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A World Wide Web for All: Making happy experiences accessible

Imagine the feeling you get when you discover something new and exciting. Immediately, my first instinct is to share whatever it is. Maybe it’s my Millennial showing, but what brings me some of the greatest delight in the world is sharing and enjoying something I love with someone I love. This applies to any experience. Whether it be soaking in the magic of The Wizarding World of Harry Potter with a fellow fan or sharing the dazzling animations and intricacies of a newly found website with a friend, it’s always better done with (at least) two. My burning desire to see someone else enjoy what I enjoy could perhaps be attributed to the fact that I’m an ENFP, but I believe every person craves this shared happiness ⁠— no matter your introverted or extroverted tendencies. Without a doubt, my favorite part of any experience has always been the exciting validation of mutual joy rather than my own singular joy.

All in all, I truly believe happiness is best shared.

This is where accessibility comes in. It doesn’t begin and end at physical entrances and exits, but the need for accessibility through cyberspace has grown exponentially and parallel to the rapid growth of our internet. In today’s fast-paced, modern world, it’s no longer a mere suggestion or “nice to have” — it’s required (and I mean this legally too). Before getting into the nitty gritty details and legalities of web accessibility, I want to first explain why it’s important. As referenced earlier, I believe that if we cannot share an experience than the value of that experience has diminished.

So is your website truly marvelous if not all can relish in its marvel?

Accommodating to different disabilities communicates more than just accessibility. It shows that you’re thoughtful, inclusive, and willing to put in all the extra time and effort needed to ensure a universally joyous experience. These traits are essential for building a strong foundation and establishing yourself as a company that cares. In the long run, fortifying your brand with these fundamental values and details will prove worth it ten fold. Not to mention, it will save you a lot of money and headaches from potential lawsuits. Title III of the Americans with Disabilities Act is being interpreted to include websites as “places of public accommodation”. Websites with major inaccessible components can be seen as discriminatory against persons with disabilities, in violation of Title III of the ADA, so it’s important to understand the gravity of these legalities and make these vital changes ASAP.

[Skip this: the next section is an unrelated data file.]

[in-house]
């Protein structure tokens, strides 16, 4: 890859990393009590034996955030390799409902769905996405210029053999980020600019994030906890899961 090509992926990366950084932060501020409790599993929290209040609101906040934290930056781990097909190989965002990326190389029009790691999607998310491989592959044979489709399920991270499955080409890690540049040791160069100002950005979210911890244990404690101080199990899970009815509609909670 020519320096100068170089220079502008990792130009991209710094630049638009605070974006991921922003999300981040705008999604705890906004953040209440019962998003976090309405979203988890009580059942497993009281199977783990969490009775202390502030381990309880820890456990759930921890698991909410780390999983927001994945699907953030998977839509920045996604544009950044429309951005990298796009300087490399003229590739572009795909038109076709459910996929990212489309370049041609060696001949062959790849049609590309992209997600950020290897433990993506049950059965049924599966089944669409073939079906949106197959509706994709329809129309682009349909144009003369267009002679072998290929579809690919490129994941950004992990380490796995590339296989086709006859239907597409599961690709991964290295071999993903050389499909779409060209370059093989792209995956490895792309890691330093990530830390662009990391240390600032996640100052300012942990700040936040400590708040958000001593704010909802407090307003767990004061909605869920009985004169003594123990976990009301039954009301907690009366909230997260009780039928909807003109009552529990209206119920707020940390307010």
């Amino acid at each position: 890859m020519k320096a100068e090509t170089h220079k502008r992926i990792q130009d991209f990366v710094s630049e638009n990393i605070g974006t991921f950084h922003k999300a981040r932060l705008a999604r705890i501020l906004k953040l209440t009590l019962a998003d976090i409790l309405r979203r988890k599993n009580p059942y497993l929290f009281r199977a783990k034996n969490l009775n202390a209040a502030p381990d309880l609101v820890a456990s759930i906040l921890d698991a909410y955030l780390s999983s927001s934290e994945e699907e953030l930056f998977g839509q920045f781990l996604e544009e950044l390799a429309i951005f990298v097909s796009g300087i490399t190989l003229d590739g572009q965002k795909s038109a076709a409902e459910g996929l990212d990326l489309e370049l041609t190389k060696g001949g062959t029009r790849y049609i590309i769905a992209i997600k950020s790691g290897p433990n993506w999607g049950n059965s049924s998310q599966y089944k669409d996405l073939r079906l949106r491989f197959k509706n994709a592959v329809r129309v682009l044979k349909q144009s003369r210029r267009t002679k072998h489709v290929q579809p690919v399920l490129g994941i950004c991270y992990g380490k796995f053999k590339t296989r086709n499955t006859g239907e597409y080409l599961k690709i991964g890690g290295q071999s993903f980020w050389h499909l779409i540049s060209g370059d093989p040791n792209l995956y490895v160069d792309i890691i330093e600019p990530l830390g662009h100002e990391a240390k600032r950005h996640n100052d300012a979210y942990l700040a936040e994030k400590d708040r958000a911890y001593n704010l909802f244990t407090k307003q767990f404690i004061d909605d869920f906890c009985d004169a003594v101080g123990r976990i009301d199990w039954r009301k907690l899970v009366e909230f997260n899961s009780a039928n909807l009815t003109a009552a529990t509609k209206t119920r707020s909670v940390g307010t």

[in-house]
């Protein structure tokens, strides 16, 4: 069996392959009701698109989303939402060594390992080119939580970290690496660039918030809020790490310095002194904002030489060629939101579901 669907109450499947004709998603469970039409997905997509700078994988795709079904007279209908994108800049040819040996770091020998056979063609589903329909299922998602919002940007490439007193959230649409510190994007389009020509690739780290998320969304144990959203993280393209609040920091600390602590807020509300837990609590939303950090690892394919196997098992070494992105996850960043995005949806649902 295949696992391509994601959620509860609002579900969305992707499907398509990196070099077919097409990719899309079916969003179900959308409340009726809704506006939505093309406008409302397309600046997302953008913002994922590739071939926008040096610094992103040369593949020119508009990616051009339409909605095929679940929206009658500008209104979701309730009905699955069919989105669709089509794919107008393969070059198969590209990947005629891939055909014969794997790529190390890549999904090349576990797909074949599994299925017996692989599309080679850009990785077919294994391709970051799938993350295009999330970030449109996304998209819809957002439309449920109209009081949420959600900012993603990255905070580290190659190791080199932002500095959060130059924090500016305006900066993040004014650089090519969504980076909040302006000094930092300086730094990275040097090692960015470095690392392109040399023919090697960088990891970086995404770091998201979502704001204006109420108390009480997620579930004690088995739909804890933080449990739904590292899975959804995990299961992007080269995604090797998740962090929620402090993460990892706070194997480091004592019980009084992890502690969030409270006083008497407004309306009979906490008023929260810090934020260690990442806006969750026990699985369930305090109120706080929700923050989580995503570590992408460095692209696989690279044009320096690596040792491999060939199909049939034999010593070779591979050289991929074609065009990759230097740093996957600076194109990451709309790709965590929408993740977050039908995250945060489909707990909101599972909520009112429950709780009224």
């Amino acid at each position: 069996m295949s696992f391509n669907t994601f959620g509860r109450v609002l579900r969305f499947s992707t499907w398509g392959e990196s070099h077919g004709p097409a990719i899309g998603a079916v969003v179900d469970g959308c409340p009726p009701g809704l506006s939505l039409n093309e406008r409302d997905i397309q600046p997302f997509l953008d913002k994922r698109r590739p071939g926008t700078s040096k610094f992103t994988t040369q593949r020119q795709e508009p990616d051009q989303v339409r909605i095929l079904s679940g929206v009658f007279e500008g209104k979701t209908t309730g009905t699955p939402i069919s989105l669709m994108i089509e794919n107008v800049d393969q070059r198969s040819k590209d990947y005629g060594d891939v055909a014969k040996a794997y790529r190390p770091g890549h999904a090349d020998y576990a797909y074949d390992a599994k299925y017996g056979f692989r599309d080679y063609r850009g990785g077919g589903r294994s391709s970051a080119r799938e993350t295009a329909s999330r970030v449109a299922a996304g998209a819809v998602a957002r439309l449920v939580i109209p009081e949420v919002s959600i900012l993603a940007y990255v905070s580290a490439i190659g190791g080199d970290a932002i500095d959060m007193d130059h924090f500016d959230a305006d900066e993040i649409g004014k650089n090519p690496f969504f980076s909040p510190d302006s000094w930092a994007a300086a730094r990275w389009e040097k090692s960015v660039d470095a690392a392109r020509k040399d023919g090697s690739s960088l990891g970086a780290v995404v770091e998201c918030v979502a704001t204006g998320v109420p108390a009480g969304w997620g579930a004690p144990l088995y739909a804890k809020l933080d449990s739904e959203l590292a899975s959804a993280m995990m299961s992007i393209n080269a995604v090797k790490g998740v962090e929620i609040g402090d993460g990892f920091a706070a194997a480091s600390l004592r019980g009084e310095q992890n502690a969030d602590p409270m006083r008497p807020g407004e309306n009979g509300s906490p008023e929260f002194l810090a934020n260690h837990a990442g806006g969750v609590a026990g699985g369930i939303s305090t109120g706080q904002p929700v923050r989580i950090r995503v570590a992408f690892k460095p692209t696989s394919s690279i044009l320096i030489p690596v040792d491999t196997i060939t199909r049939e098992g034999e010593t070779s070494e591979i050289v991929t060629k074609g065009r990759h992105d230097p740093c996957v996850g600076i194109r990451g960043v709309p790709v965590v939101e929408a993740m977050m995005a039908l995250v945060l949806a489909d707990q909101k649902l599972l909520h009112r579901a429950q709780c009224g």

Now it’s time to work some magic.

You can use these illustrations and summaries to get started auditing your own website for accessibility, but feel free to check out the full, detailed list of Web Accessibility Standards here. I’ll use our Black Magic website to illustrate some factors of accessibility that you’ll need to consider when creating or modifying your website. You’ll want both your designer and developer to be mindful of these details, so make sure they read this too!

Here’s a quick barebones look at the list itself, and I’ll highlight the major and personally applicable ones in summaries below.

Website Presentation:

  • Descriptive text
  • Nested Headings
  • Color alone does not convey meaning
  • Clear forms
  • Uniform labels
  • Clean code

This section is all about the overall appearance of your website. Think of it as your final runthrough before presentation day. Did you proof everything for errors? Exterminate all bugs and 404 pages because broken links not only make your important content inaccessible but it communicates unprofessionalism and poor attention to detail. Besides clearing your site for details like coherent descriptive text and straightforward forms, it’s also essential to account for the comprehensibility of your overall message. Avoid a questionable modern art moment and making viewers guess what you’re saying through artistic colors and patterns by ensuring an alternative means for communication. Full-proofing your website through all of these extra steps will ensure the smoothest presentation possible, so at the very least you won’t have to worry about any technical difficulties getting in the way of acquiring new customers.

Website Appearance:

  • Zoom text
  • Color contrast ratio
  • Distinctive links
  • Consistent layout and navigation